'He’s kind of like Superman': DB Lowery has the field covered

Versatile playmaker Chase Lowery, who is expected to play as a defensive back for the Razorbacks next season, was a standout in all three phases for Frisco (Texas) High School.

Evan Stewart, a 6-0 wide receiver from Liberty (Texas) High School, is the top pass catcher in the class of 2022, according to ESPN.

He enters his senior year this fall with offers from the likes of Texas, Florida, Alabama, LSU and a collection of other Power 5 programs. For most of the night on Oct. 30, 2020, Stewart carved up Frisco High School’s secondary.

By halftime, he had already scored one of Liberty’s two touchdowns. He was feasting on Frisco defensive back Myles Mays, and Frisco Coach Jeff Harbert knew he had to make a change.

Chase Lowery At A Glance

CLASS Freshman

POSITION Defensive back

HEIGHT/WEIGHT 6-0, 180 pounds

AGE 18 (Birthdate March 26, 2003)

HOMETOWN Frisco, Texas

HIGH SCHOOL Frisco High School

NOTEWORTHY Played defensive back, wide receiver and kick/punt returner at Frisco High School and comes to the University of Arkansas as a consensus three-star recruit. … Lowery was the No. 74 overall prospect from the state of Texas for his class, per 247Sports.com. … He was named District 7-5A D-II MVP as a senior in 2020 when he caught 14 passes for 403 yards and 2 touchdowns while making 26 tackles and grabbing 4 interceptions on defense. … He helped lead Frisco to an 11-2 record as the school reached the third round of the state playoffs. … As a junior in 2019 Lowery amassed 709 yards and 7 touchdowns on 31 catches, adding 44 tackles and 4 interceptions on defense.

Enter defensive back Chase Lowery.

“That was it for Evan Stewart that night,” said Lowery, who went on to sign with the University of Arkansas.

In the second half, Lowery went everywhere Stewart went, jamming his routes, breaking up passes and single handedly turning the Liberty offense one-dimensional. Stewart caught only one more pass for 9 yards. Lowery came away with two interceptions.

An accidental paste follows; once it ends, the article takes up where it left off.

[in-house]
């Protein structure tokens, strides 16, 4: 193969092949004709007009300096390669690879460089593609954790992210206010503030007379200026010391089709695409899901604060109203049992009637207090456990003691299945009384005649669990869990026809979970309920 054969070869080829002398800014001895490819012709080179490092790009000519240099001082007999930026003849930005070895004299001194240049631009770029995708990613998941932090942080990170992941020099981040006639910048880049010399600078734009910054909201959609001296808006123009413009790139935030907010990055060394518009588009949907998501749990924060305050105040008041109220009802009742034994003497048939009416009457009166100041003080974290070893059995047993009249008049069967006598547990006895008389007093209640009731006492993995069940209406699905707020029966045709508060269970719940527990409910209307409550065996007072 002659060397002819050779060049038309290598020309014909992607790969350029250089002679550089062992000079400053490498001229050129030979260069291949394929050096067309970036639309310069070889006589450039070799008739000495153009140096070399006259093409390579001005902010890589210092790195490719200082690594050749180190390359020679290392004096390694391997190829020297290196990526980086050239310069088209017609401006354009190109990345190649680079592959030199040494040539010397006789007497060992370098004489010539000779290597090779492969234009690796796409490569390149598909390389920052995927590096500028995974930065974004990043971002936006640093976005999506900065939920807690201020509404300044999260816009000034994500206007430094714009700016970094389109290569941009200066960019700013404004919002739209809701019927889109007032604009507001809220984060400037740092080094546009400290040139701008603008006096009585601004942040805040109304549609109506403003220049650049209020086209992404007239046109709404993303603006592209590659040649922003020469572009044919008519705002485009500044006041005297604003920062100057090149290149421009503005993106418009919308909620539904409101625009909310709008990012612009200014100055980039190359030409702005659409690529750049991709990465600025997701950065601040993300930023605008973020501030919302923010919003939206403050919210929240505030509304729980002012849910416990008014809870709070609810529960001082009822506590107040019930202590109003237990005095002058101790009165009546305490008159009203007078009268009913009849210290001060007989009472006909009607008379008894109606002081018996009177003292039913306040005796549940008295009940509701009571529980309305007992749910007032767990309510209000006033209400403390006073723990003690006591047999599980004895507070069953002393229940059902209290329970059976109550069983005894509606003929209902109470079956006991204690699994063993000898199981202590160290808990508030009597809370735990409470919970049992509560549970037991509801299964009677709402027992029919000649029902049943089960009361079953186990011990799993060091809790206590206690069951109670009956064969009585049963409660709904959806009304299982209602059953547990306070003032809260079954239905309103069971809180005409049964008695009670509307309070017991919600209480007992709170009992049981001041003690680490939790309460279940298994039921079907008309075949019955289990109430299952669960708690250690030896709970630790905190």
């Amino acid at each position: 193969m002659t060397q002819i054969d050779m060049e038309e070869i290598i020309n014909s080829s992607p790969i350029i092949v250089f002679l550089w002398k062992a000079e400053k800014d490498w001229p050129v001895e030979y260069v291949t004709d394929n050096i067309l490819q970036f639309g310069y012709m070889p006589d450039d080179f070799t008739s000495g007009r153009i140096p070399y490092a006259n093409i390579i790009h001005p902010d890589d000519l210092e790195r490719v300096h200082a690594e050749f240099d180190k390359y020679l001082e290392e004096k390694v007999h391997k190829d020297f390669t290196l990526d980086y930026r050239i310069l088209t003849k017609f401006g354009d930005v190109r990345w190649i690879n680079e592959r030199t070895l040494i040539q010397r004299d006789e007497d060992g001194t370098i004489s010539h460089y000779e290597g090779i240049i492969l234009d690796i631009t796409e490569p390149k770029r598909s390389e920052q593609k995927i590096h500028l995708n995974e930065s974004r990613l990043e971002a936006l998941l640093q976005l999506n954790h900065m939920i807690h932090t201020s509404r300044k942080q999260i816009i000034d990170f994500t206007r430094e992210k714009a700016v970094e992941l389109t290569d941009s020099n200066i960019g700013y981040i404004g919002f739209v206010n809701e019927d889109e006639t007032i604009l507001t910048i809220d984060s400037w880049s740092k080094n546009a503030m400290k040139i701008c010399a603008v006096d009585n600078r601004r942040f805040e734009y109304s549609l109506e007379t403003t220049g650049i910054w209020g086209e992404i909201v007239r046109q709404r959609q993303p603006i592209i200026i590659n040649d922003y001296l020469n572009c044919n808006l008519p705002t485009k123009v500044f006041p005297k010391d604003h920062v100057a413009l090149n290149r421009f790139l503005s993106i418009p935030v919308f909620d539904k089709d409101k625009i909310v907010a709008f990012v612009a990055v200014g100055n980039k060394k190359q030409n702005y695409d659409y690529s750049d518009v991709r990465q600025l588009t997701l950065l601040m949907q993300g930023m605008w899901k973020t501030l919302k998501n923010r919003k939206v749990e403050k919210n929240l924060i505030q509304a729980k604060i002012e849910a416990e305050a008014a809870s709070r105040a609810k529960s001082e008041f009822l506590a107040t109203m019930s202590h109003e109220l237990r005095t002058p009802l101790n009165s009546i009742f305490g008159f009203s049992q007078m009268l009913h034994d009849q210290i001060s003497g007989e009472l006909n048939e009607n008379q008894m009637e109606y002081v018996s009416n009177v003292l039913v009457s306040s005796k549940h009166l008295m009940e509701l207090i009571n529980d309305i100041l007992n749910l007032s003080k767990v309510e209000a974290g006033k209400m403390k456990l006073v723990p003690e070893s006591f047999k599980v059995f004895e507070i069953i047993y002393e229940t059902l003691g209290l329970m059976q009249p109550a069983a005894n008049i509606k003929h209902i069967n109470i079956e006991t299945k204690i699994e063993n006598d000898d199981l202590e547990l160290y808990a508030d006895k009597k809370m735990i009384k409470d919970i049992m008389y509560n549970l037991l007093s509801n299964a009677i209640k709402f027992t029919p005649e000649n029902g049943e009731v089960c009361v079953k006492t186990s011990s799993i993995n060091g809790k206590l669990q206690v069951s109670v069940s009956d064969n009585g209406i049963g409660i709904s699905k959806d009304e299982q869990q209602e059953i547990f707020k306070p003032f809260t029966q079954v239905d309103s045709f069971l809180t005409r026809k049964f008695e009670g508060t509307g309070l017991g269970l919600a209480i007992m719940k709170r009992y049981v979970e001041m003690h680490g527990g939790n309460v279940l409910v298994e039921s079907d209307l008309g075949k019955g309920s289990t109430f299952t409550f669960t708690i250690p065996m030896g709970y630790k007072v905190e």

“There was no question who the best player on the field was,” Harbert said. “It was Chase Lowery.”

Game-changing defensive back. Play-making wide receiver. Momentum-shifting kick returner. Lowery did it all at Frisco, playing a key part for the Fighting Raccoons in all three phases of the game. Last month, that same playmaker arrived on campus in Fayetteville, where he is expected to play as a defensive back.

But Lowery has never been confined to a single position or side of the ball, and in the the 6-0 cornerback, the Razorbacks have a player who can take over a game anywhere on the field.

“He’s an impact player whenever he’s on the field, wherever you put him,” Harbert said. “He can do anything you ask him. He’s kind of like Superman.”

Superhero athletic ability is something Lowery possessed early on, and he grew up playing a host of different sports from soccer to golf and baseball and track and field. On Frisco’s varsity basketball team, Lowery could be counted on as much for drilling three-pointers as he was for diving after loose balls.

“I played pretty much everything besides tennis,” he said.

Harbert recalls spotting Lowery on the practice field for the first time when he transferred to Frisco from Prestonwood Christian Academy. He was a few inches shorter and carried a little less muscle than today’s Division I prototypical cornerback, but he had a skill set as a defensive back and an acuity for learning coverage and identifying wrinkles in opposing offenses that stood above the rest.